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posted on 2021-05-13, 14:37 authored by Jianing Wang, Chunshu Yang, Xiaoyu Hou, Jingyi Xu, Yang Yun, Ling Qin, Pingting Yang

Recently trained immunity of microglia provided an opportunity to study the chronic effect of microglial activation and its metabolic rewiring in neuroimmunological diseases. Since elevated levels of B cell-activating factor (BAFF) have been proved to be associated with some chronic neuroimmunological disorders. Here, we used the trained innate immunity model to analyze the effect of BAFF, a vital regulator of the adaptive immune system, on long-term microglial activation and metabolic reprogramming in vitro and in vivo.

Methods and results

In vitro, BV2 cells and mouse primary microglial cells were incubated with BAFF for 24 h (BAFF priming). After 5 days of resting, microglia were restimulated with LPS (LPS restimulation) or BAFF (BAFF restimulation). BAFF priming induced a pro-inflammatory trained immunity-phenotype of both BV2 cells and primary microglial cells, which was indicated by morphological change, secretion of pro-inflammatory cytokine and chemokine upon LPS restimulation or BAFF restimulation. The production of lactate and NAD+/NADH ratio were elevated 5 days after BAFF priming. The activation of the Akt/mTOR/HIF-1α pathway was induced by BAFF priming and lasted for 5 days. Pretreating the BV2 cells or mouse primary microglial cells with rapamycin blocked mTOR/HIF-1α activation and cellular metabolic reprogramming induced by BAFF training. Consistently, rapamycin efficiently suppressed the trained immunity-like responses of microglia triggered by BAFF. In vivo, adult male mice were treated with BAFF by intracerebroventricular injection for priming and 7 days later with BAFF for restimulation. BAFF training activated microglia in the cortex and hippocampus. The production of proinflammatory cytokines and chemokines was elevated after BAFF training.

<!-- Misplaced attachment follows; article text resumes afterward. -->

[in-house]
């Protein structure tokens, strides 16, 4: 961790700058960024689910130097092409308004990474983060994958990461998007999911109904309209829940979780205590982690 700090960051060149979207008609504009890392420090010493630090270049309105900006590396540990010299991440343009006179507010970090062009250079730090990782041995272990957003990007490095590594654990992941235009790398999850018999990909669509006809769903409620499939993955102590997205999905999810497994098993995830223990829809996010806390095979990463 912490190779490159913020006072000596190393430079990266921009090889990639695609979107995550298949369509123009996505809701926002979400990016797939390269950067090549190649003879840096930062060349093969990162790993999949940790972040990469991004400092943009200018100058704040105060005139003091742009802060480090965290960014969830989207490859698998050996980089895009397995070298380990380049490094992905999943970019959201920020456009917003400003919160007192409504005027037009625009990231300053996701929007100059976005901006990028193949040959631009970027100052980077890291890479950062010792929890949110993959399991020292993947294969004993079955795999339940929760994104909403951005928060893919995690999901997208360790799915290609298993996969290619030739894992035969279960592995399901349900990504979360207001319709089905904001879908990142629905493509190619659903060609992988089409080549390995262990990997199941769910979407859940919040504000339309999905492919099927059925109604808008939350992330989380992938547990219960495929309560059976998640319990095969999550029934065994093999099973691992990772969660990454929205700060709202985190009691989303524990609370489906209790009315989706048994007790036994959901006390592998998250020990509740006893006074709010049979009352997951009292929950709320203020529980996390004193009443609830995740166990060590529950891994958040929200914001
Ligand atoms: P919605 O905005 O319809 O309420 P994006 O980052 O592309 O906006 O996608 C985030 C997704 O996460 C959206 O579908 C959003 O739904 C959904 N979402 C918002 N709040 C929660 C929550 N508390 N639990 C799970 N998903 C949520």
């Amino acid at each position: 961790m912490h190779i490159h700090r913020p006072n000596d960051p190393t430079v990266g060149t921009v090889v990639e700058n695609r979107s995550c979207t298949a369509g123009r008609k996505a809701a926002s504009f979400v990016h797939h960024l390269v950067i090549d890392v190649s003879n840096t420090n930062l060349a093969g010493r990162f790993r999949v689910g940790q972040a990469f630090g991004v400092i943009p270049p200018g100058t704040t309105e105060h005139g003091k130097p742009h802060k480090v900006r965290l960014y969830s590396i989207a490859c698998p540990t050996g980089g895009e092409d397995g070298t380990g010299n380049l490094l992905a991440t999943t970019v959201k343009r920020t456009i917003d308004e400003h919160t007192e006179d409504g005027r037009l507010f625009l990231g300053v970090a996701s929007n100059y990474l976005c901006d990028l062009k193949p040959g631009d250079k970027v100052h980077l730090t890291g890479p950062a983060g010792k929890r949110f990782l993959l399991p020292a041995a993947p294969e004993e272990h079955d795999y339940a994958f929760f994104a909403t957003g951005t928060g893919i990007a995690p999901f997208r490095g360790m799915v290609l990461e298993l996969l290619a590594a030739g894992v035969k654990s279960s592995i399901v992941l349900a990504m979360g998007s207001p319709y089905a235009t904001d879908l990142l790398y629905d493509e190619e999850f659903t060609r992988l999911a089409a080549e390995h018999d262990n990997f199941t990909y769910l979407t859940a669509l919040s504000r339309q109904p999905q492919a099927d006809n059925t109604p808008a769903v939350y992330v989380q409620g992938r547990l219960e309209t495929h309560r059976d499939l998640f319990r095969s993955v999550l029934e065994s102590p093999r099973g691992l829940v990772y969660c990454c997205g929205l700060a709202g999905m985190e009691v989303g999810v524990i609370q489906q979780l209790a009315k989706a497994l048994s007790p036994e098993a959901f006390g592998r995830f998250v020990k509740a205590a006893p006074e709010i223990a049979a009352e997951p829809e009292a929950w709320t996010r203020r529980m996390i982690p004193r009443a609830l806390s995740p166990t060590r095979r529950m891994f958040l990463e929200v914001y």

Our current data, for the first time, demonstrate that BAFF priming induces a proinflammatory memory-like response of microglia not only to LPS but also to BAFF itself. Rapamycin inhibits microglial priming triggered by BAFF through targeting the mTOR/HIF-1α signaling pathway. Our data reveal a novel role of BAFF in trained immunity and that rapamycin may be a potential therapeutic target of neuroimmunological diseases.